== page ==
• Tim and his team as they bore wells for rural communities. Pray that their work goes smoothly, and that people will soon see the benefits.
  • Villages who have already received boreholes. Pray that they are able to safely maintain them in years to come, and that they will experience unity in their communities.

Words by Laura Durrant.

A tale of two villages

A tale of two villages:

providing clean water in Uganda

Disease, infection and chronic pain. All a result of drinking dirty water. For millions of people, unsafe water is all they have to drink. But thanks to your giving, boreholes in northern Uganda are providing clean water for hundreds of people, preventing illness and transforming communities.

Today, there are over 663 million people living without a safe water supply close to home, spending countless hours walking to distant sources, and coping with the health impacts of using contaminated water. Everyone deserves access to clean water, but the problem is so large, it can seem difficult to know what to do, or how to fix it. When faced with an issue like this, the best way to tackle it is to start small, working in village after village, providing safe water and preventing disease until one day, everyone has access. And that’s exactly what BMS is doing.

Child pumping water out a water pump in northern Uganda
Thanks to you, this borehole is providing clean water to the community in Abwoch.

In Abwoch and Pajaa, two villages in the north of Uganda, people didn’t have access to a safe supply of water. The main borehole in Abwoch was contaminated, and in Pajaa the nearest clean source was a half an hour’s walk away – most families had to make two to five trips per day, spending up to five hours fetching the water they needed. Disease was rife, all because of bacteria in the water.

But thanks to your support, this is no longer the case. BMS has drilled a borehole in Abwoch, and another in Pajaa, providing over 350 people with clean water, free from bacteria and infection.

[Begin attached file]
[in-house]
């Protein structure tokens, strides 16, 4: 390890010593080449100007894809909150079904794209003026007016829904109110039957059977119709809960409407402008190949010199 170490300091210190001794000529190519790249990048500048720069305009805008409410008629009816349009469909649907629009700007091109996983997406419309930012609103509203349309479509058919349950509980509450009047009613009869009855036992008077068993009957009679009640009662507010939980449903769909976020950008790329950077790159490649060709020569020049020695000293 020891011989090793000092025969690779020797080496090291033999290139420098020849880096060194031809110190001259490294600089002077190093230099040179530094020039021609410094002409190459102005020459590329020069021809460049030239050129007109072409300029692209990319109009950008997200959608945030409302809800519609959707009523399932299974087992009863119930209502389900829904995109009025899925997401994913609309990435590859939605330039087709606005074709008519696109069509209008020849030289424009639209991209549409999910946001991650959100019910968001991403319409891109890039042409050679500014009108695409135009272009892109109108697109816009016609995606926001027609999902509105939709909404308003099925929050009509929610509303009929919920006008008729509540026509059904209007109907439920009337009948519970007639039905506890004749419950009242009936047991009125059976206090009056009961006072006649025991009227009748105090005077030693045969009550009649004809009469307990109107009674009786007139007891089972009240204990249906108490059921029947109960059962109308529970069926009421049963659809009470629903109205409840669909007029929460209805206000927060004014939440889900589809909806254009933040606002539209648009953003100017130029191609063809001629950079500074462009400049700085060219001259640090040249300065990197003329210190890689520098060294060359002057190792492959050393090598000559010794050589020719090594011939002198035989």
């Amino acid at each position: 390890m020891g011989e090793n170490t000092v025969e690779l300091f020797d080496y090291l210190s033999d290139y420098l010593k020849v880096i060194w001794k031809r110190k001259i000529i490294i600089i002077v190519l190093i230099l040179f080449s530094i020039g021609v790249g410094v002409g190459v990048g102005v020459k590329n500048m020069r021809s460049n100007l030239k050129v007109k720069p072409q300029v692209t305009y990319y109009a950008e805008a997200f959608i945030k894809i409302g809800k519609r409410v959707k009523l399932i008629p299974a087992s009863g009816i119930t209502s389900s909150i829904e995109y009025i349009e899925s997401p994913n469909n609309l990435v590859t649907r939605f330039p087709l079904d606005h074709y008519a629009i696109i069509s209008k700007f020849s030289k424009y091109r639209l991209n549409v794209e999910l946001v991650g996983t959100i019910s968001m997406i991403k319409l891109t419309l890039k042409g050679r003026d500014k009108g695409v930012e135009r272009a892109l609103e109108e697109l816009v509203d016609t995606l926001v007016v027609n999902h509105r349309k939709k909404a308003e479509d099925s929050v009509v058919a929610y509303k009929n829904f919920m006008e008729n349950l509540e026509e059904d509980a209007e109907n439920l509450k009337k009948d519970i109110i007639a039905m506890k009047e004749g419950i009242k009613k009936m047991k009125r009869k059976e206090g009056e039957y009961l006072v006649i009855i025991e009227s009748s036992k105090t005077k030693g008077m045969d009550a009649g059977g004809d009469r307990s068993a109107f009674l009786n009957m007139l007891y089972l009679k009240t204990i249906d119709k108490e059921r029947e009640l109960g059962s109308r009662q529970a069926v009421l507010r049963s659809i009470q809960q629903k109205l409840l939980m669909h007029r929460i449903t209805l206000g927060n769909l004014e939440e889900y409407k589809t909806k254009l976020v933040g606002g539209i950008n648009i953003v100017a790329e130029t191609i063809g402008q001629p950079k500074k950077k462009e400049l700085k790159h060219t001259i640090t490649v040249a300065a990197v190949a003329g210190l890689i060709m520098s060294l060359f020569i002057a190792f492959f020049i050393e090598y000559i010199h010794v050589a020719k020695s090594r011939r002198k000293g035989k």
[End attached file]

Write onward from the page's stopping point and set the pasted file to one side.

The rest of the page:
Three Petri dishes containing bacteria from three water sources
A BMS-supported team ran tests on three local water sources: stream water, an existing borehole, and a borehole that they built. The right-hand dish contains water from the borehole and is completely clean.

BMS environmental consultant Tim Darby gathered local leaders, church leaders and community members together in each village. They decided where the borehole would be built, and agreed to provide sand and gravel as resources to help construct it. The communities also agreed to provide accommodation, food, and water for the team drilling the hole and building the water pump.

In the space of seven days, the two boreholes were built, providing clean water for hundreds. A fence was built around each water pump, preventing animals from contaminating the supply.

The villagers were then taught hygiene skills, and elected a committee to help with maintenance and to ensure the water remained clean.

Both boreholes are free from bacteria, providing safe drinking water for the hundreds of people who use them. Charles Opiro, part of the borehole committee in Pajaa, says that people have not been sick from water-related diseases since the new water pump was built, as now they don’t have to drink water taken from puddles or dirty lakes.

A team learning how to use the village drill to dig a borehole.
The BMS team visit rural villages and dig boreholes which provide clean water for whole communities.

Having clean water is helping Pajaa community in other ways too. The boreholes are providing new economic opportunities for the community. Charles used the clean water to make bricks during the dry season, which he then sold to fund the school fees for his younger siblings. He’s also seen more women participate in the economy – his neighbour took her goods to sell at the market because she no longer had to spend such a long time collecting water.

Tim Darby, with his wife Linda and their two children, Annabelle and Elsa.
Tim Darby and his wife Linda, a BMS lawyer, live in Gulu in northern Uganda with their three children, Joshua, Annabelle and Elsa.

Your support for our work in Uganda is providing safe water to hundreds, preventing disease and saving lives. It’s transforming the way villages in northern Uganda operate. And the project has barely begun. “I just want to say thank you,” Tim says to our generous supporters. “You’ve enabled so many people to access clean water already. We’re so grateful.”